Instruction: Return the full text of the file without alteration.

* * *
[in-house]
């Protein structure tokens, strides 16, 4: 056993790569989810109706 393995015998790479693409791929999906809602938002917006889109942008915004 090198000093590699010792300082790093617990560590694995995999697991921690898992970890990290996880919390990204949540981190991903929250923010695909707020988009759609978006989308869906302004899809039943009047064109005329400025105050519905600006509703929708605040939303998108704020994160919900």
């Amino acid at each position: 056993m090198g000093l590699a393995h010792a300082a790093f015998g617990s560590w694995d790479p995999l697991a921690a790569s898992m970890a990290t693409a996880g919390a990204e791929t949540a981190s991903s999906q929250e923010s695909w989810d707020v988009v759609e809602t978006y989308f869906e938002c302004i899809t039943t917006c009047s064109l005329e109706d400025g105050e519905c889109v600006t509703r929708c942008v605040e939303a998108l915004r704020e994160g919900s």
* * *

[in-house]
């Protein structure tokens, strides 16, 4: 056993790569989810109706 393995015998790479693409791929999906809602938002917006889109942008915004 090198000093590699010792300082790093617990560590694995995999697991921690898992970890990290996880919390990204949540981190991903929250923010695909707020988009759609978006989308869906302004899809039943009047064109005329400025105050519905600006509703929708605040939303998108704020994160919900």
């Amino acid at each position: 056993m090198g000093l590699a393995h010792a300082a790093f015998g617990s560590w694995d790479p995999l697991a921690a790569s898992m970890a990290t693409a996880g919390a990204e791929t949540a981190s991903s999906q929250e923010s695909w989810d707020v988009v759609e809602t978006y989308f869906e938002c302004i899809t039943t917006c009047s064109l005329e109706d400025g105050e519905c889109v600006t509703r929708c942008v605040e939303a998108l915004r704020e994160g919900s």